Port mirroring is the capability on a network switch to send a copy of network packets seen on a switch port to a network-monitoring device connected to another switch port. Port mirroring is also referred to as Switch Port Analyzer (SPAN).
Here is a quick summary of various network monitoring options available for virtual infrastructure.
VMware vSphere ESXi Distributed Virtual Switch
In VMware vSphere 5, a Distributed Switch provides a similar port mirroring capability that is available on a physical network switch. After a port mirror session is configured with a destination—a virtual machine, a vmknic or an uplink port—the Distributed Switch copies packets to the destination.
- Support for RSPAN and ERSPAN protocols for remote network analysis
- IPFIX Netflow version 10
- SNMPv3 support
- Rollback and recovery for patching and updating the network configuration
- Templates to enable backup and restore for virtual networking configuration
- Network-based coredump (Netdump) to debug hosts without local storage
Cisco Nexus 1000v Virtual Switch
The N1Kv switch from Cisco supports Microsoft Hyper-V, VMware vSphere ESX, Citrix Xen Server, and Linux Kernel-Based Virtual Machine (KVM) on Red Hat and Ubuntu.
The Switched Port Analyzer (SPAN), Encapsulated Remote SPAN (ERSPAN), and NetFlow Version 9 features allow network traffic to be analyzed by a network analyzer such as a Cisco SwitchProbe or other Remote Monitoring (RMON) probe.
SPAN lets you monitor traffic on one or more ports, or one or more VLANs, and send the monitored traffic to one or more destination ports where the network analyzer is attached.
Cisco Nexus 1000V Essential Edition includes a free 60-day trial of Cisco Nexus 1000V Advanced Edition. With a single command you can unleash the full potential of Cisco Nexus 1000V Advanced Edition. Installation is simple. After installing Cisco Nexus 1000V Essential Edition type ‘svs switch edition advanced’ in your switch console. This unlocks the full feature set, and provides you complete access to Advanced Edition capabilities.
A simple networking tapping application created to illustrate SDN and OpenFlow (1.0) basic functionality.
- SDN Central, ONF, Andrew Pearce, April 30, 2014.
- Ixia purchased netoptics in 2013 – http://www.netoptics.com/products/virtual-cloud/phantom-virtualization-tap-hypervisor-based-virtual-networks
BigSwitch Networks Big Tap Monitoring Fabric
Virtualized Application Visibility with Big Tap Monitoring Fabric
As the shift from traditional networking to SDN-based hyperscale networking take place in enterprise and cloud provider data centers, security and network operations teams still require granular visibility to applications. Application visibility is important for the purpose of application response time measurements, application troubleshooting, application security monitoring (against advanced persistent threats), etc. To achieve application visibility, customers deploy a separate monitoring infrastructure. Typically, network engineers leverage optical network TAPs and/or SPAN sessions on physical switches to mirror production-network traffic and forward it to the monitoring infrastructure (such as Big Switch’s Big Tap Monitoring Fabric). With a high degree of virtualization in data centers — 70% or more workloads virtualized in many cases — complete visibility to virtual machine traffic also becomes paramount.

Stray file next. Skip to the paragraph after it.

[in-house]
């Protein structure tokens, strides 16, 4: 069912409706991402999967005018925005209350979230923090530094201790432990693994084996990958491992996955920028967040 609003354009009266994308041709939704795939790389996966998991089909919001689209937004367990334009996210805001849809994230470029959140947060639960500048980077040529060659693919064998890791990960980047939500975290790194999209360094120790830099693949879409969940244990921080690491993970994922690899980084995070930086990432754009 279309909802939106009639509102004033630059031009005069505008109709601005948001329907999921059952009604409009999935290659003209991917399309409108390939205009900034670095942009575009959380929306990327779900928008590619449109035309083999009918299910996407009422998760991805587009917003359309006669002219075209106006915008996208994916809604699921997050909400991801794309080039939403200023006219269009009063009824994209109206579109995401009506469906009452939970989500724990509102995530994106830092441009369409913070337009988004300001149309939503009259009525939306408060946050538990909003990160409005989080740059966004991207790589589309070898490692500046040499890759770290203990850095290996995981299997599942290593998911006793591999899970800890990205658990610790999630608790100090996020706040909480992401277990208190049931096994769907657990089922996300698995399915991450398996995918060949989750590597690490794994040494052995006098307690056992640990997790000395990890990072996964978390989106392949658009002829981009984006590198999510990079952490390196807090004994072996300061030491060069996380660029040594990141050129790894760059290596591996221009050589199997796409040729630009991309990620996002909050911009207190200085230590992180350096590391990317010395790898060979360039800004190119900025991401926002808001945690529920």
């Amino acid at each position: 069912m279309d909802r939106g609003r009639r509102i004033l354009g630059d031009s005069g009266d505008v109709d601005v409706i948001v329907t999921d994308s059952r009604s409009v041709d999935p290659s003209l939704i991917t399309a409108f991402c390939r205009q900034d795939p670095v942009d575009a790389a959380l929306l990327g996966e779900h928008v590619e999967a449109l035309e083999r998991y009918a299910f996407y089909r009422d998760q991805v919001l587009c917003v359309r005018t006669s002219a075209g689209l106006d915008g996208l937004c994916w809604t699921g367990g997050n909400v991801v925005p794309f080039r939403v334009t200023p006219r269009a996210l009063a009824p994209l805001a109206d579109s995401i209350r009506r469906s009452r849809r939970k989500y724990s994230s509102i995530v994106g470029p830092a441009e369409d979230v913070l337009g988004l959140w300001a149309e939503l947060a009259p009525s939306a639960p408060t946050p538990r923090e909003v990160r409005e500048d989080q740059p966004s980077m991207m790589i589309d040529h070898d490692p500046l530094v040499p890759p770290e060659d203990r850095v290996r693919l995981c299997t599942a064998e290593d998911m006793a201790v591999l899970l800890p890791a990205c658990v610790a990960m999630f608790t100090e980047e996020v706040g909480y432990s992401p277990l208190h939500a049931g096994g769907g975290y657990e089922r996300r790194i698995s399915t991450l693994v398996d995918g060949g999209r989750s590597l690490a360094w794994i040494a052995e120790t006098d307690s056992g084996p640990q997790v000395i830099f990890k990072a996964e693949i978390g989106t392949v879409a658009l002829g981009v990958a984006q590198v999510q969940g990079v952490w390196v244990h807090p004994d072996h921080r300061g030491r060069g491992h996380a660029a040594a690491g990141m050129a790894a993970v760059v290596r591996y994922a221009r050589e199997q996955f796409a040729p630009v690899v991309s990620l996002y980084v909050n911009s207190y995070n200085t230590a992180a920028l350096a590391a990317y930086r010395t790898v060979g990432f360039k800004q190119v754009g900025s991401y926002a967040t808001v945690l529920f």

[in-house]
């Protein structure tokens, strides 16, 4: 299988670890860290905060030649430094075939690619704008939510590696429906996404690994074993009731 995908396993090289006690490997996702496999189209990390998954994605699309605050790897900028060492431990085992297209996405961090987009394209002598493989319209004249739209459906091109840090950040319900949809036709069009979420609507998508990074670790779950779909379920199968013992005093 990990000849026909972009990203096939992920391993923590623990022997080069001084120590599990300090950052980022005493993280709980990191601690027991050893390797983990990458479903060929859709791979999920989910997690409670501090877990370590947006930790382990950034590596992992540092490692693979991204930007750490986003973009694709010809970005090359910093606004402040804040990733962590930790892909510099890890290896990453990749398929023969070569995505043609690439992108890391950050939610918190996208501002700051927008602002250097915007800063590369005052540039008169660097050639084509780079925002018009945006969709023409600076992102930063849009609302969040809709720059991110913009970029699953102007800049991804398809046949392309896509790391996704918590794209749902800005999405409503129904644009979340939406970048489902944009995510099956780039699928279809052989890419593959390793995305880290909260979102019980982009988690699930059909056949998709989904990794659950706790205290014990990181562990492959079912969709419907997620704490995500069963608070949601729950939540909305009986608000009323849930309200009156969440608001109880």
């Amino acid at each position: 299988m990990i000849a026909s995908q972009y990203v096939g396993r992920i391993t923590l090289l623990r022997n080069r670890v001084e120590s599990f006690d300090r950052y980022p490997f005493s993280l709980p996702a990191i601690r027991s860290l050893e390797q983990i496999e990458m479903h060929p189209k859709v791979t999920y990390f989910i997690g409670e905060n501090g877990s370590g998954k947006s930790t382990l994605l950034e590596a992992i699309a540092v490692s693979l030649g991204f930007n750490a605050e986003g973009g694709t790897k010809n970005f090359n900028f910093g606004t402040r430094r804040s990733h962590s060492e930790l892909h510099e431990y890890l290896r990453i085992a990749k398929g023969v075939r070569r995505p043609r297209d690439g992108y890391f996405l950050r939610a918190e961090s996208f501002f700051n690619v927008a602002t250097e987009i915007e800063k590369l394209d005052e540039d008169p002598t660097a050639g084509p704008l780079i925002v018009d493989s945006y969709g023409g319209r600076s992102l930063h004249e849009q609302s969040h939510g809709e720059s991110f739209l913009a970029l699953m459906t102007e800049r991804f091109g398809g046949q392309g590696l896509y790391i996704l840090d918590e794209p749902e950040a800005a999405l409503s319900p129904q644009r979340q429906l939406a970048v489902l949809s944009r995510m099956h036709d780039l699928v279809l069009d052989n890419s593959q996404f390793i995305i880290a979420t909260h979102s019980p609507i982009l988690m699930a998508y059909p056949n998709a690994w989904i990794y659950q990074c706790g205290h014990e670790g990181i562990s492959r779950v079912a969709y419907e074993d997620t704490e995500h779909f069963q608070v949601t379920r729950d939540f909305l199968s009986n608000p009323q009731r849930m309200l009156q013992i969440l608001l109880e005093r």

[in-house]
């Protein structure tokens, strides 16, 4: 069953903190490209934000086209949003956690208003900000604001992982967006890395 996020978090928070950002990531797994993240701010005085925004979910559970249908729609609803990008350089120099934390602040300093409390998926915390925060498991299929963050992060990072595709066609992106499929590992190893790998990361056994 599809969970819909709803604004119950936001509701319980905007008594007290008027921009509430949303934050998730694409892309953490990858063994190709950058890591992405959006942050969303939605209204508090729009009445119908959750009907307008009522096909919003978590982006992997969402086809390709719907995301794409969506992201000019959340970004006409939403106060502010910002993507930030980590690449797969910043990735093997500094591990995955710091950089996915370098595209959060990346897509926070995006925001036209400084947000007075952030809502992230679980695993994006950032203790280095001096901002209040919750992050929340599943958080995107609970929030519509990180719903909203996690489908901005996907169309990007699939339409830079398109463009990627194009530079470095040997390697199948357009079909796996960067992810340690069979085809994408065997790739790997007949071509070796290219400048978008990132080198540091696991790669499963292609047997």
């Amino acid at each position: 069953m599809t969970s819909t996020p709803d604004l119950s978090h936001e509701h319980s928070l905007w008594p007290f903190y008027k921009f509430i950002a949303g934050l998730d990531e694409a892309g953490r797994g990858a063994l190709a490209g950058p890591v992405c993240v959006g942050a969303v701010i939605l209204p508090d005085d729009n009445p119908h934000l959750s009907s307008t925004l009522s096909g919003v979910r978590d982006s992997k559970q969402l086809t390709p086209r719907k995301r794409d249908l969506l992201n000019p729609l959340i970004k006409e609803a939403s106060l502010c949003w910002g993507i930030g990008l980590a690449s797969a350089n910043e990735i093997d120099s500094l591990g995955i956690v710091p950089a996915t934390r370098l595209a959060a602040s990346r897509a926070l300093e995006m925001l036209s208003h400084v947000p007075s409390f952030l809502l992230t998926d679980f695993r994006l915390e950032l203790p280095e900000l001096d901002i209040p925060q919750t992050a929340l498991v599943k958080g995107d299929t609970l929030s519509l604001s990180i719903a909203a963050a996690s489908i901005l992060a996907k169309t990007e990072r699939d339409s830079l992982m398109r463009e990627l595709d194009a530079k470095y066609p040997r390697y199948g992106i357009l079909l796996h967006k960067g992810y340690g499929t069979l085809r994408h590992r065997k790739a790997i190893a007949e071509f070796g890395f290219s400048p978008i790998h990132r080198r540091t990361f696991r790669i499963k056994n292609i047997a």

Consider an application, such as a 3-tier workload, that is distributed across both virtual and physical environments; for example, web and app tiers are virtualized but the database tier resides on a physical server. If these web and app VMs are in the same network segment (e.g. VLAN) and are residing on the same server, then the network traffic between the two may never traverse the physical network (so will not traverse the TAP or physical switch SPAN port). When it comes to application visibility, both physical and virtual workloads need to be first-class citizens. How do we monitor this VM-to-VM traffic within a server?
Some vendors provide a special-purpose VM appliance for tapping VM-to-VM traffic, but that’s quite intrusive and cost prohibitive. Given that a data center can have thousands of virtualized servers, deploying and managing a “tapping VM” on each virtualized server adds tremendous cost and operational complexity as well as impacts CPU performance. Instead a simpler, zero-cost way to enable VM-level monitoring is by leveraging traffic replication capability native to a hypervisor’s virtual switch. Modern hypervisor vSwitches support the Remote SPAN (RSPAN) feature, which allows vSwitch SPAN traffic to be encapsulated in a VLAN. This vSwitch-created RSPAN traffic can traverse the upstream physical network onto monitoring network for VM-level visibility analysis.
To illustrate this further, consider the VMware vSphere 5.5 based virtualized environment shown in the figure below:
With RSPAN configured for vDS-1 (via VMware vCenter), all traffic between the Web-A VM and App-A VM is replicated on VLAN 10 and sent to the server pNIC.
Upon exiting the server pNIC, the RSPAN traffic traverses physical network (e.g. Top of Rack switch, possibly aggregation switch — depending on the physical network topology) towards the Big Tap Monitoring Fabric.
Big Tap Monitoring Fabric aggregates and filters vSwitch-generated RSPAN traffic from vSwitches as well as physical switches and optical TAP, and forwards flows-to-be-monitored to monitoring tools.
If a packet modification function — such as packet slicing — is required, Big Tap can forward associated flows through one or more Network Packet Brokers (NPBs) before they are sent to the tools. Big Tap treats NPBs as service nodes and creates a logical service chain of NPBs on a per-policy basis. Since NPBs are no longer utilized for volume aggregation and filtering, their services can be leveraged in a highly efficient manner.